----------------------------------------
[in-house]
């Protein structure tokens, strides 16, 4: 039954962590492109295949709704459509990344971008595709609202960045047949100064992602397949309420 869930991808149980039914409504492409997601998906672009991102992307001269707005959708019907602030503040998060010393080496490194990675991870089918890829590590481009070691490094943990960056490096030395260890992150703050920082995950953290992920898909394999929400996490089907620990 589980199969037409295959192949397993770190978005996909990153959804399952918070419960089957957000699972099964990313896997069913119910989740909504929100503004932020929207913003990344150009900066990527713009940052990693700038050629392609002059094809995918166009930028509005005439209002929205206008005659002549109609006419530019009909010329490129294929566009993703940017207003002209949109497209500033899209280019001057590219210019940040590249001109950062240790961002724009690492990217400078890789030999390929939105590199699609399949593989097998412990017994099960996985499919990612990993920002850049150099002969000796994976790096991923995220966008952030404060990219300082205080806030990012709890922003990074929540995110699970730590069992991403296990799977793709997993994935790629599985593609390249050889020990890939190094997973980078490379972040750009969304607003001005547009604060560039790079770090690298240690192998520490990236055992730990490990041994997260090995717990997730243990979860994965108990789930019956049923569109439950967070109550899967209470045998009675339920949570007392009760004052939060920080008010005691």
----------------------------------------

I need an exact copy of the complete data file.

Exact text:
[in-house]
């Protein structure tokens, strides 16, 4: 039954962590492109295949709704459509990344971008595709609202960045047949100064992602397949309420 869930991808149980039914409504492409997601998906672009991102992307001269707005959708019907602030503040998060010393080496490194990675991870089918890829590590481009070691490094943990960056490096030395260890992150703050920082995950953290992920898909394999929400996490089907620990 589980199969037409295959192949397993770190978005996909990153959804399952918070419960089957957000699972099964990313896997069913119910989740909504929100503004932020929207913003990344150009900066990527713009940052990693700038050629392609002059094809995918166009930028509005005439209002929205206008005659002549109609006419530019009909010329490129294929566009993703940017207003002209949109497209500033899209280019001057590219210019940040590249001109950062240790961002724009690492990217400078890789030999390929939105590199699609399949593989097998412990017994099960996985499919990612990993920002850049150099002969000796994976790096991923995220966008952030404060990219300082205080806030990012709890922003990074929540995110699970730590069992991403296990799977793709997993994935790629599985593609390249050889020990890939190094997973980078490379972040750009969304607003001005547009604060560039790079770090690298240690192998520490990236055992730990490990041994997260090995717990997730243990979860994965108990789930019956049923569109439950967070109550899967209470045998009675339920949570007392009760004052939060920080008010005691």